CD rates will remain low in 2012, so it's time to take on some risk

Safe in shape of dollar sign

We'll give it to you straight: 2012 is going to be another horrible year for savers.

Average CD and savings accounts will continue to pay virtually no return, and even the best yields won't keep up with inflation.

"There's nothing good for savers with interest rates in 2012," says David Nice, associate economist for the investment management firm Mesirow Financial. "We don't foresee any rise in yields, and we expect it to remain flat throughout 2012."

But that doesn't mean there aren't alternatives out there to earn some extra cash. You'll just have to take on a little risk.

Rates can't get much lower

CD rates have been in free fall for several years now, setting new record lows at the end of 2011. Still, rates have fallen so far for so long that they can't get much lower.

Between the start of 2010 and the end of 2011, average rates in most terms we track fell about 60%.

Two years ago, the average 60-month certificate yielded 2.1%; today it pays 1.15%. For a 12-month certificate, the average rate has fallen from 0.81% two years ago to 0.34% today.

But the rate of decline on short-term certificates of deposit slowed in 2011, an indicator we might be nearing the bottom.

Even so, that's little comfort to savers who depend on decent interest rates of between 3% and 5% in order to live.

How far have average CD rates fallen?

Term Jan. 2010 Dec. 2011 % Change
3-months 0.36% APY 0.15% APY -58%
6-months 0.50% APY 0.22% APY -56%
12-months 0.81% APY 0.34% APY -58%
24-months 1.23% APY 0.51% APY -58%
36-months 1.54% APY 0.67% APY -56%
60-months 2.10% APY 1.15% APY -45%

No increased rates in 2012

Even if rates don't fall much further, they aren't going to improve anytime soon, as the Federal Reserve has pledged to hold interest rates at record lows at least through mid-2013.

The Fed influences bank interest rates by setting what's called the federal funds rate -- what banks pay to borrow money that other banks have on deposit with the Federal Reserve.

Since December 2008, the Federal Open Markets Committee has essentially been loaning money to banks for free in an attempt to spur lending and boost the economy.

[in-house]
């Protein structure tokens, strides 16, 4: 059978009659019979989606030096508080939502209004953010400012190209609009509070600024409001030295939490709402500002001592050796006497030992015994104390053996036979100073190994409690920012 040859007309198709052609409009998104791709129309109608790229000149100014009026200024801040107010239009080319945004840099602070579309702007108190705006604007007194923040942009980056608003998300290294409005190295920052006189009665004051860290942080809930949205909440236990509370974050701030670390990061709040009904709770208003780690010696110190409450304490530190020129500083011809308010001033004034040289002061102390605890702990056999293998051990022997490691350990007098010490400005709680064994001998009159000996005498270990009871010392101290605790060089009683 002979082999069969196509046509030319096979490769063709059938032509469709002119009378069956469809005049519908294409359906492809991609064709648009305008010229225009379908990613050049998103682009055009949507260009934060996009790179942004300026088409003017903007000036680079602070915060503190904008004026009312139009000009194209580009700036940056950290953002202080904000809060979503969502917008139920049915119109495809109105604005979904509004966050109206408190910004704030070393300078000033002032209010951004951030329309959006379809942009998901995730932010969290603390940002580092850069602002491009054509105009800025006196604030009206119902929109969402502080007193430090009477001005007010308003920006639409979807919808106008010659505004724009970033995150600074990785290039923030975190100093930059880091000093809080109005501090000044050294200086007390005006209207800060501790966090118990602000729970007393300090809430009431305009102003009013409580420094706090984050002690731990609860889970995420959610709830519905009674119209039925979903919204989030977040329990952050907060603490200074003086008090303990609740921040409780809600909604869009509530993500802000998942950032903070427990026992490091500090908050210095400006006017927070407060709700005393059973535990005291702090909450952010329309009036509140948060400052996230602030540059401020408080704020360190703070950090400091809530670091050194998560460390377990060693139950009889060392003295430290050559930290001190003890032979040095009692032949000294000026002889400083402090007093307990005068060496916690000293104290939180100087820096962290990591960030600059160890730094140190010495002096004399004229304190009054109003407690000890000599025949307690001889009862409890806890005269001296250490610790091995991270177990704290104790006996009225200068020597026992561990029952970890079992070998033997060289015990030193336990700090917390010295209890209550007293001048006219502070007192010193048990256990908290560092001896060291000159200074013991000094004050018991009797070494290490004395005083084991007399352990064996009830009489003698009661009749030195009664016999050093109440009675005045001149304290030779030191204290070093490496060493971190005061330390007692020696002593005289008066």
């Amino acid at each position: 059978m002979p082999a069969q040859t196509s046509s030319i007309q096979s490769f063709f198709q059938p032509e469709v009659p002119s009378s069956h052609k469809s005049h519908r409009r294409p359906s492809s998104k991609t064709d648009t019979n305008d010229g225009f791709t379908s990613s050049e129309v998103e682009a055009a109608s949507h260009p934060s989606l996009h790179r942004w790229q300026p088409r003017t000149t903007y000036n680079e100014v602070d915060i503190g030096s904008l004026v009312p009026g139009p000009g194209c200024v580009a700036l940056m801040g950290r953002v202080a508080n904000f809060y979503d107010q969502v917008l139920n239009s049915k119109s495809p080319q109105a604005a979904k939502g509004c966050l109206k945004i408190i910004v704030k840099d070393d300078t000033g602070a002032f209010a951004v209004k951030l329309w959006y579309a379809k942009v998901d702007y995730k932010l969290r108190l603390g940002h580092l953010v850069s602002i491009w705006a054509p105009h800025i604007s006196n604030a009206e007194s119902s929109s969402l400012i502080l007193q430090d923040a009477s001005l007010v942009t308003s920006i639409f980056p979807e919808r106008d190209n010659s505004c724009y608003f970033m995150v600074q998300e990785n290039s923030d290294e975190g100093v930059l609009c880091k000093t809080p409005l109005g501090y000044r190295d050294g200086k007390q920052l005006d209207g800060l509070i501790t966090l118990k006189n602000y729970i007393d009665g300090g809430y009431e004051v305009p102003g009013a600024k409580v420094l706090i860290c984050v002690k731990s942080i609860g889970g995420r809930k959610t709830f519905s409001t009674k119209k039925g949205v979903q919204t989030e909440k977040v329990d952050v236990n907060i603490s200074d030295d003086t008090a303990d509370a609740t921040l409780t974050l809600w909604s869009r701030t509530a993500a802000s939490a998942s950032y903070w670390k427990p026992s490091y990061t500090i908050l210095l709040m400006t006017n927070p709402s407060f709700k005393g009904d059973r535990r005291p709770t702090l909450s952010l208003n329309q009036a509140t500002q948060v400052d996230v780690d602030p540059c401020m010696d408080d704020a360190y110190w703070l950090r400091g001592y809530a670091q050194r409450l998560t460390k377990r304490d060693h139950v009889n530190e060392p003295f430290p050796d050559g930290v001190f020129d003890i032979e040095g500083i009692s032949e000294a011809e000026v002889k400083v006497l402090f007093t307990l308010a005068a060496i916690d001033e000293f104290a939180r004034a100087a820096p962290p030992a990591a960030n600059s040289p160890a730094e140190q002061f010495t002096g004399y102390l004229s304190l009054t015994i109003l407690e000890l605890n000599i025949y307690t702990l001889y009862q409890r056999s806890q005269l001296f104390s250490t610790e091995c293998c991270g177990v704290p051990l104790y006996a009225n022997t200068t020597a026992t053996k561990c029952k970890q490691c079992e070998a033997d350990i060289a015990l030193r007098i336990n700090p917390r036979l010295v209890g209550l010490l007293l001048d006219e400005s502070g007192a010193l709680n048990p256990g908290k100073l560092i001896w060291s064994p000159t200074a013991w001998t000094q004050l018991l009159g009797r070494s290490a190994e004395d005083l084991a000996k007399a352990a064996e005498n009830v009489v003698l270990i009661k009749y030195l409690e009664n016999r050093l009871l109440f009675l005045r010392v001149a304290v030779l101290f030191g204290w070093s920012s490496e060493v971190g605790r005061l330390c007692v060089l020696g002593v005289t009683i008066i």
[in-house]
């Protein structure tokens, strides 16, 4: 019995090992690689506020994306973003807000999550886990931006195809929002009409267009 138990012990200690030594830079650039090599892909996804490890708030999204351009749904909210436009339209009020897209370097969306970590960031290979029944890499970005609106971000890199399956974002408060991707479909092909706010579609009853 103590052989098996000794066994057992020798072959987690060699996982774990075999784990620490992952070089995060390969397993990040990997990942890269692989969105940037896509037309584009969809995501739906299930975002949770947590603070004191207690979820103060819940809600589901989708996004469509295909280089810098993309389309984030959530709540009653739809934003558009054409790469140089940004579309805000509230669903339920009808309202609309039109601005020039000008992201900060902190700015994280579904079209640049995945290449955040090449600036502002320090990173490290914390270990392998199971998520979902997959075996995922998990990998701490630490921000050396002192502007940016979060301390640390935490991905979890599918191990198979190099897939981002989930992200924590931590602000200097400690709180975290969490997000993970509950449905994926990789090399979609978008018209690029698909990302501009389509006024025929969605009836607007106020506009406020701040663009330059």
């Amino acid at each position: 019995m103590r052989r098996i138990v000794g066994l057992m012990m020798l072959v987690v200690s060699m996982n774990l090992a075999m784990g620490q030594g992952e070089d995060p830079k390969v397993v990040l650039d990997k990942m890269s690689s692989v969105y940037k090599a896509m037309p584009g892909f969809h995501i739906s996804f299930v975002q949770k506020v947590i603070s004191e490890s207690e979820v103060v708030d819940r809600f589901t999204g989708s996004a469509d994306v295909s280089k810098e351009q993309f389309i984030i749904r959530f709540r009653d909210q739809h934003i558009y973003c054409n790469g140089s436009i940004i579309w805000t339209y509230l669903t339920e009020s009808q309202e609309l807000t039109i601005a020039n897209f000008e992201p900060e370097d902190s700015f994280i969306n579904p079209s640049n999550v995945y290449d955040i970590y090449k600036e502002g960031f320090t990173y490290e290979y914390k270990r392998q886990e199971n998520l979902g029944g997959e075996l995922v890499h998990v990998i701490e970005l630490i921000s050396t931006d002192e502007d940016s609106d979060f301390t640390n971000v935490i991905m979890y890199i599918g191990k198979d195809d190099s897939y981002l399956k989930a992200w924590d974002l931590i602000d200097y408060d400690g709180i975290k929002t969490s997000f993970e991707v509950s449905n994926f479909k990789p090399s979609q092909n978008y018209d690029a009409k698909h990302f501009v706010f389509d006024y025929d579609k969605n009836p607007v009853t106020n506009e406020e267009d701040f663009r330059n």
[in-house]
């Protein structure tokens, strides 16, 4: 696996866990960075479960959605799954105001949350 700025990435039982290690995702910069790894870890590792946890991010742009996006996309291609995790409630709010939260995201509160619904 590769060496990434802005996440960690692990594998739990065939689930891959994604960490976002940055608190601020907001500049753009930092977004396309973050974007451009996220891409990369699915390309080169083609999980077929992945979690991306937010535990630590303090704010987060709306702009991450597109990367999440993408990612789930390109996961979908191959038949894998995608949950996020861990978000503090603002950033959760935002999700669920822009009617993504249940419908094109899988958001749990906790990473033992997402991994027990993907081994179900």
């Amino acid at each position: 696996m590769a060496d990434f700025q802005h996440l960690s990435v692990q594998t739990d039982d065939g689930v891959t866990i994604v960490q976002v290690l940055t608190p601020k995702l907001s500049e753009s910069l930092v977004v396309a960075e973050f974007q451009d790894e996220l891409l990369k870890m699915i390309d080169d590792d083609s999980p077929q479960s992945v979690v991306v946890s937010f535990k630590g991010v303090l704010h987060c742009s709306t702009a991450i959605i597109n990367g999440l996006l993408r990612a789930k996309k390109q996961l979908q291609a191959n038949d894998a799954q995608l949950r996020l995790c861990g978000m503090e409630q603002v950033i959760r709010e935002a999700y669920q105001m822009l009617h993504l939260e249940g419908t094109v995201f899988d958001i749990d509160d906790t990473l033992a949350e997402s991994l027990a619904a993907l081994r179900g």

There aren't any signs the economy is going to heat up enough in 2012 to help reverse the Fed's decision and the negative rates trend.

"The Fed is locked into the health of the economy, and I think short-term savings rates are going to be negligible" for much of next year, says Robert Johnson, director of economic analysis for the investment research firm Morningstar. "The economy picking up a little steam will have a positive effect on 2012, but I don't think it's big enough to cause a big bust out (on interest rates)."

Best rates still don't keep up with inflation

More bad news: You'll lose spending power with even the best federally insured deposit accounts because of inflation.

The top nationally available 5-year rates now pay 2.2%, while the best savings and money market accounts yield just 1.3%.

Compare that to the Consumer Price Index, a measure of inflation that increased 3.4% between November 2010 and November 2011.

Your investing power is even worse with shorter-term CDs, which is why we recommend savers lock in the longest-term certificate with the highest rate they can find.

With the stock and bond markets in constant turmoil over the U.S. and European economies, it's a good idea to keep some of your money in an investment where your principal is safe.

A good place to start your search is our database, where you can find the best CD rates from numerous institutions.

Just know that even with the best of these certificates of deposit, your purchasing power is being eaten away.

For example, let's say inflation is running at what Inflationdata.com says is the historical level of 3.24% annually.

Your $10,000 this year will really only be worth $9,676 next year and $9,352 the year after that. At that rate, within 20 years your money will be worth less than $5,000 in real terms.

This is why it is critical that you look for investment opportunities that can earn more.

Seek out alternatives and take on a little risk

You can find higher yields, but most of these investments involve risking your principal.

Start with a good, safe bet: Series I Savings Bonds.

While the yields change every six months based on inflation, your principal is protected. The U.S. Treasury currently pays 3.06% APY, but there's an annual limit to how much you can invest in savings bonds.

If you want to do even better, you're going to have to take on risk with stocks and bond funds. They are not FDIC-insured, and you can lose money -- sometimes a lot of it.

But if you've got the chance to earn 5% when your only "safe" options are paying far less, you just might consider it.

Start by checking out a couple of good dividend-paying stocks.

There are a number of solid companies that pay 3% to 6% annual dividends. A few good choices include Verizon, Coca-Cola and Exxon Mobil.

You can minimize some of the risk and volatility by picking a stock with a beta (a common measurement of how volatile a stock is compared to the overall market) below 1 and by holding the stock for a few years to weather ups and downs.

You can also look to international bond funds, where you can earn 3% to 4% with minimal risk.

These are mutual funds or exchange-traded funds that invest in bonds issued and backed by foreign governments.

Interest rates in those countries are not at record lows as they are in the U.S., so the yields are better.

Foreign bond funds also historically have performed better than U.S. bond funds.

Start by looking at diversified funds that hold bonds from many stable countries like Japan, Germany, the United Kingdom and France.

You can buy bond funds and stocks from any stockbroker, including online brokerages like E*Trade and Scottrade.

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